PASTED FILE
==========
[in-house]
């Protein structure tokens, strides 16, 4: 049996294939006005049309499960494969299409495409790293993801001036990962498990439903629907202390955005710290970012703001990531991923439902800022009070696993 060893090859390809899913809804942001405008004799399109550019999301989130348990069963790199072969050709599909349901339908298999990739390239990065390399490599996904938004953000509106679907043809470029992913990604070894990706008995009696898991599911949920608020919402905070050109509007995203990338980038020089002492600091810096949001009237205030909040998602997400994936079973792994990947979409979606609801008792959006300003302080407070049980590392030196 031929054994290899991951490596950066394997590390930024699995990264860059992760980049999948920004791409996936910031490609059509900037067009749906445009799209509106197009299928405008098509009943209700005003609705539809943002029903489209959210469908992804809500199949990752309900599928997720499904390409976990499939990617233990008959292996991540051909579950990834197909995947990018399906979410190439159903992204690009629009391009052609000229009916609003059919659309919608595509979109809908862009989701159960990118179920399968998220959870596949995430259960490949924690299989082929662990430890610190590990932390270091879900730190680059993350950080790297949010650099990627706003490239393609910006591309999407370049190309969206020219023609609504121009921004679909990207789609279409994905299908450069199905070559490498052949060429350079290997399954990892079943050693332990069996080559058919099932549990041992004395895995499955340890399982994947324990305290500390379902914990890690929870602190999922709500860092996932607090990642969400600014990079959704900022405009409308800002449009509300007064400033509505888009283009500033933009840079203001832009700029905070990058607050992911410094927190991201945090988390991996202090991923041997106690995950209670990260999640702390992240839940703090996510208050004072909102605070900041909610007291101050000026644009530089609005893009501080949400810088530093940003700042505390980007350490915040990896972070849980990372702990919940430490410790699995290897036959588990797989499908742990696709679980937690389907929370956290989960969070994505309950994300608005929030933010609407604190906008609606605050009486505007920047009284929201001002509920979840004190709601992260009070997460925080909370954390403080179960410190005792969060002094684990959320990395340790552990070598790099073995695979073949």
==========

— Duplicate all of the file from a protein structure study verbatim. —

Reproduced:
[in-house]
């Protein structure tokens, strides 16, 4: 049996294939006005049309499960494969299409495409790293993801001036990962498990439903629907202390955005710290970012703001990531991923439902800022009070696993 060893090859390809899913809804942001405008004799399109550019999301989130348990069963790199072969050709599909349901339908298999990739390239990065390399490599996904938004953000509106679907043809470029992913990604070894990706008995009696898991599911949920608020919402905070050109509007995203990338980038020089002492600091810096949001009237205030909040998602997400994936079973792994990947979409979606609801008792959006300003302080407070049980590392030196 031929054994290899991951490596950066394997590390930024699995990264860059992760980049999948920004791409996936910031490609059509900037067009749906445009799209509106197009299928405008098509009943209700005003609705539809943002029903489209959210469908992804809500199949990752309900599928997720499904390409976990499939990617233990008959292996991540051909579950990834197909995947990018399906979410190439159903992204690009629009391009052609000229009916609003059919659309919608595509979109809908862009989701159960990118179920399968998220959870596949995430259960490949924690299989082929662990430890610190590990932390270091879900730190680059993350950080790297949010650099990627706003490239393609910006591309999407370049190309969206020219023609609504121009921004679909990207789609279409994905299908450069199905070559490498052949060429350079290997399954990892079943050693332990069996080559058919099932549990041992004395895995499955340890399982994947324990305290500390379902914990890690929870602190999922709500860092996932607090990642969400600014990079959704900022405009409308800002449009509300007064400033509505888009283009500033933009840079203001832009700029905070990058607050992911410094927190991201945090988390991996202090991923041997106690995950209670990260999640702390992240839940703090996510208050004072909102605070900041909610007291101050000026644009530089609005893009501080949400810088530093940003700042505390980007350490915040990896972070849980990372702990919940430490410790699995290897036959588990797989499908742990696709679980937690389907929370956290989960969070994505309950994300608005929030933010609407604190906008609606605050009486505007920047009284929201001002509920979840004190709601992260009070997460925080909370954390403080179960410190005792969060002094684990959320990395340790552990070598790099073995695979073949």